First a German journalist, then a French one, asked the Prime Minister, Theresa May, the best questions after her keynote Brexit speech in London on Friday.
Kerstin Leitel from the German business daily newspaper, Handelsblatt asked Mrs May if Brexit was all worth it?
The Prime Minister answered:
“If that was an attempt to say will we think again about Brexit, the answer is no we won’t think again on Brexit.”
(Mrs May didn’t mention that she once supported Remain, but for reasons unknown had changed her mind. The country, however, won’t be allowed to).
Parliament, said Mrs May, had ‘overwhelmingly voted for this to be a decision of the British people’.
Well, no. Parliament had ‘overwhelmingly’ voted for the referendum to be advisory only, and for Parliament to make the final decision. (But so supportive of democracy is Mrs May, that she doesn’t want that to happen).
She also didn’t mention that the British people themselves didn’t ‘overwhelmingly vote’ for Brexit. The margin between Leave and Remain was wafer thin; only a minority of registered voters voted for Leave, and two of the four countries of our Union of the United Kingdom didn’t want Brexit (and still don’t want it).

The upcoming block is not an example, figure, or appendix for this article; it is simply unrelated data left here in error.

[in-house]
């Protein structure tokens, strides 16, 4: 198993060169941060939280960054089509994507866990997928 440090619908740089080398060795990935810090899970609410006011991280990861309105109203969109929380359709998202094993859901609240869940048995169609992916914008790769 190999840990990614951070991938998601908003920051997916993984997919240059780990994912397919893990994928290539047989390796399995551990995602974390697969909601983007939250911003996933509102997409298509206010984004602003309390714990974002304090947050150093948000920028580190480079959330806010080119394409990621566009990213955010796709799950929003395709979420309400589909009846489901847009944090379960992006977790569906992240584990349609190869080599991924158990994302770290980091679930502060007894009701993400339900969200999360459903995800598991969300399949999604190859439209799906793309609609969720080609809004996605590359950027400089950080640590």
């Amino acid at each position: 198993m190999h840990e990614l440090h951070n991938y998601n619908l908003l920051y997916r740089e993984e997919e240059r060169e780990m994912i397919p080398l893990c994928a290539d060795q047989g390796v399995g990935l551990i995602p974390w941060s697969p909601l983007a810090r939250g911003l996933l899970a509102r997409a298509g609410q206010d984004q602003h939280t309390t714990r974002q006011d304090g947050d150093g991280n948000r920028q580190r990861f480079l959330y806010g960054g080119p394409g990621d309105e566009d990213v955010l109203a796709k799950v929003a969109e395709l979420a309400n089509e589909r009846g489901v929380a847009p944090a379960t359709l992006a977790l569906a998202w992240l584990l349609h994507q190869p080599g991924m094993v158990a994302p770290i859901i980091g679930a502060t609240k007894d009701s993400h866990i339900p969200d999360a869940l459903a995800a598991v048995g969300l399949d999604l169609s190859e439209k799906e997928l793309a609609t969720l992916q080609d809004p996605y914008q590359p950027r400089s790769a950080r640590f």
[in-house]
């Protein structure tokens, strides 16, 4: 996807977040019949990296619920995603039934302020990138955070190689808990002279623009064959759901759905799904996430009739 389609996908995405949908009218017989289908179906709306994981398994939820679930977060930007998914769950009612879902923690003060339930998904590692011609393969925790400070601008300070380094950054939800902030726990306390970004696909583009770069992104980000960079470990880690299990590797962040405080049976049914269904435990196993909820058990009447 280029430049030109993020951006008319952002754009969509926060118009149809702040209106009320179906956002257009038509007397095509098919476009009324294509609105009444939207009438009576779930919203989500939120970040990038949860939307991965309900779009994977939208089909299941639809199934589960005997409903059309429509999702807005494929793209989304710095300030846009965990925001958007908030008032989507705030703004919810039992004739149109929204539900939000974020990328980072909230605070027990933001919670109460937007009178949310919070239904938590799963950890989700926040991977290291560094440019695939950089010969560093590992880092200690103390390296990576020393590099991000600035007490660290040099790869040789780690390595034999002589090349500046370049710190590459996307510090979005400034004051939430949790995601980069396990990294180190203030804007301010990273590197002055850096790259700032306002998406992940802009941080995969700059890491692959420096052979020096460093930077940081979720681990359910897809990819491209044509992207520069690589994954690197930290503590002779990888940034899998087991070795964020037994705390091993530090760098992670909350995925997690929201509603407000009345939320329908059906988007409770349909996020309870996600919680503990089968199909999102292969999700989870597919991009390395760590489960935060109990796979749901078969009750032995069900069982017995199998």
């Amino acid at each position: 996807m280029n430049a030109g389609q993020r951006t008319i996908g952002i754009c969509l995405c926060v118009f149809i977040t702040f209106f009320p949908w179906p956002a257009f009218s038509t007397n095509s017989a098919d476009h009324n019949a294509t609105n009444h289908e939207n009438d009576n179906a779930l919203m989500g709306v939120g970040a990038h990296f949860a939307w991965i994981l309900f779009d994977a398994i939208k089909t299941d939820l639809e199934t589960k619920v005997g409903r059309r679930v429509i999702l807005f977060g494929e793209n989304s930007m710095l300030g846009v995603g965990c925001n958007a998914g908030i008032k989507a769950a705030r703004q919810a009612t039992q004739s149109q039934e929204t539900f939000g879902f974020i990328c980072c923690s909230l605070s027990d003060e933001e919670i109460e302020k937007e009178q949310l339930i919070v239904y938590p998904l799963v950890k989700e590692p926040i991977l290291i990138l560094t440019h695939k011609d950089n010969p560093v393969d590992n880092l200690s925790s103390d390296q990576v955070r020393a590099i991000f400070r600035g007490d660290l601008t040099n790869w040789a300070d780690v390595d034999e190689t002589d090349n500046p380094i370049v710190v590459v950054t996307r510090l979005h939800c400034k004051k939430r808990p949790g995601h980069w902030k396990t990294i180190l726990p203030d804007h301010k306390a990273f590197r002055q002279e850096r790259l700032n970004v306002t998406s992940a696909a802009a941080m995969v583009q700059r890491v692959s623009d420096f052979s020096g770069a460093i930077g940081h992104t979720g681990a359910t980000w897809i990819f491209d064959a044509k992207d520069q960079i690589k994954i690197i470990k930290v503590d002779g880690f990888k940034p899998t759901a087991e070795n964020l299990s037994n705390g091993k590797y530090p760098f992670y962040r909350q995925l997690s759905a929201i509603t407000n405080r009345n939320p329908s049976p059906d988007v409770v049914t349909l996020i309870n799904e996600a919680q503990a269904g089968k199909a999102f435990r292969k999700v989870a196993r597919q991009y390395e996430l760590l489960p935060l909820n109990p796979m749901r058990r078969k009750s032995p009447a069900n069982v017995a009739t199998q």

Mrs May talked about wanting a Brexit arrangement that will enable the people of Britain and Europe to be prosperous in the future. But the vast majority of economists, and the government’s own Brexit assessments, forecast that Brexit of whatever flavour will make us poorer – us, more than the rest of Europe.
The French journalist, Sonia Delesalle-Stolper, from Libération newspaper, then asked whether it was time for the Prime Minister ‘to tell the truth’ to the British and to the Europeans that there would be some kind of border in Northern Ireland.
It could be a light border or a high-tech border, but there would be a border.
Mrs May didn’t give a straight answer, even though just a minute earlier she had claimed that, “Unlike some politicians I’m actually being straight with people.”
Mrs May said that, ‘there will be no hard border in Northern Ireland’, but avoided the question of whether there would be any type of border.
For sure, the only two foreign journalists to ask questions at Theresa May’s speech today asked the best ones. At the end of her answers, Mrs May’s lectern visibly wobbled.
That’s a sign, folks. We are in for a very wobbly time ahead.
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